It is meant to be one of the best cake shops in town, but it seems they don’t think their coffee should compete with their bakery produce – which is not that impressive anyway.
The first time I was told about Mimi’s Bakehouse and its vast selection of cakes, I imagined a small local shop with not much more in it than a table, a few chairs and a huge pastry-case across the room filled with goodness (where would I get such an idea?). Entering Mimi’s was therefore a kind of a shock, and throughout my stay I couldn’t make up my mind whether I was more impressed or disappointed with the place I found myself in.
The venue, spread over two rooms (plus the bakery area), with plenty of seating (including sofas and armchairs) resembled a social meeting spot – and not the innocent-cake-shop type. The decor had a burlesque feel to it: red chandeliers, mirrors in thick, arty frames – and, of course, the three-quarters-naked girls on the wallpaper, all over the place: “One lump or two?”. You get the idea. It was sure amusing to spot the different kinky messages on walls, and it definitely was an original idea that breaks the stereotype of a family-friendly bakehouse – although it could potentially offend some of the grannies visiting with their children. Shame that the other stereotype was also rebutted, as the “vast selection of cakes” seemed to end on the total of three meters of the length of the bar counter – and no, they were not stacked on one-another, maybe apart from the scones (advertised as scrumptious made me feel a bit weary when I noted that they are displayed bang in the middle of the counter where all transactions are finalised – without any cover). Although there were some tasty-sounding options, there was nothing extraordinary on offer, which, I think, is fair enough to expect whenever a “fabulous array” is promised. I had a nibble of their caramel shortbread and a Magic Bar: as much as the first one was better than your supermarket variety, they were both too sweet and not very mouthwatering to my taste.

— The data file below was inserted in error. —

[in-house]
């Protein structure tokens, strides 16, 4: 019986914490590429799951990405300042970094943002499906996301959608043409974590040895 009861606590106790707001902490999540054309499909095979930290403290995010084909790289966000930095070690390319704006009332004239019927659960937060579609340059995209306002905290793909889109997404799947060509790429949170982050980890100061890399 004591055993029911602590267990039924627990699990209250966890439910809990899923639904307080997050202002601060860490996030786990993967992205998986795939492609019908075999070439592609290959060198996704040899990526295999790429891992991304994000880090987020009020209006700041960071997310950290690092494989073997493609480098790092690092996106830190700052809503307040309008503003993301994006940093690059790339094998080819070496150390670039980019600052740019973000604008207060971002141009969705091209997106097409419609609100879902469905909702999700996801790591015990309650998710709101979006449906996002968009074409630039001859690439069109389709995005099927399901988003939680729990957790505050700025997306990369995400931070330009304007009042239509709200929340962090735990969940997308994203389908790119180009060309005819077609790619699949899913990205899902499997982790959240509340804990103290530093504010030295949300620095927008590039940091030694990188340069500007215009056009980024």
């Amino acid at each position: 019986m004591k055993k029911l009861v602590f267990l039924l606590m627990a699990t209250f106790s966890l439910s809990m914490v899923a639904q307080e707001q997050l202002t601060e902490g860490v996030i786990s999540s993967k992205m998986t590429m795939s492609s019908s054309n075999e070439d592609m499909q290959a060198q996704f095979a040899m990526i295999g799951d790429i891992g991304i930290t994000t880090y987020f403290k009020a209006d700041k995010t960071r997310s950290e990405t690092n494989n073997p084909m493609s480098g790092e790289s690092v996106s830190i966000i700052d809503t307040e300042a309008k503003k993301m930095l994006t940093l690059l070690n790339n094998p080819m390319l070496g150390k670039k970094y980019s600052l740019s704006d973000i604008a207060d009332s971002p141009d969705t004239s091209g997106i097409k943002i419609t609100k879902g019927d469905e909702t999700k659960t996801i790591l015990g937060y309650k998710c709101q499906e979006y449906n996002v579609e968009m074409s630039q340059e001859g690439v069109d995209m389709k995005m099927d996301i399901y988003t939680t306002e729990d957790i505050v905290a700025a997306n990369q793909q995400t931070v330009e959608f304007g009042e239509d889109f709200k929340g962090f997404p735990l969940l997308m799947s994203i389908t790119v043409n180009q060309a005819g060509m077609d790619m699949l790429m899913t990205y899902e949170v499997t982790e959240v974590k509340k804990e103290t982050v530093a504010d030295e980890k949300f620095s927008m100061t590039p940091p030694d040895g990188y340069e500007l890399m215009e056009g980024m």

But, let’s talk about the coffee. After trying my mocha I wanted to criticise the reference to “quality coffees” on the magnificently modest menu (“Titillatingly Tremendous Teas”, “Very Vivacious Vegan Scottish Breakfast” and “Pure and Perfect Porridge”, to name a few of its options). But then I thought about it, and figured that the word quality can carry a lot of meanings. In my case, it had the adjective poor in front of it. The foam was pretty thick and the drink itself very bitter, like I encountered at Harvey Nic’s, for example, although they don’t use Illy beans (I was told by a person who had warned me about Mimi’s coffee beforehand). Again, there was a lot of stirring involved to make the beverage a bit more drinkable, as I watched my partner put sugar in his mocha and wondered, whether I shouldn’t have done the same.
I wouldn’t dare saying that I’ve been around and I know my bit about bakery; however, I am tempted to say that British taste buds are more sugar-friendly than of some other European confectioners. Maybe Mimi’s strikes a chord with its home clientele (as suggested by the Certificate of Excellence and other titles they won – and my English partner who said “It was OK”), but it didn’t wow me – and I do like my desserts.
Verdict justification: Coffee not sweet enough, cakes too sweet – and trying to balance them out didn’t work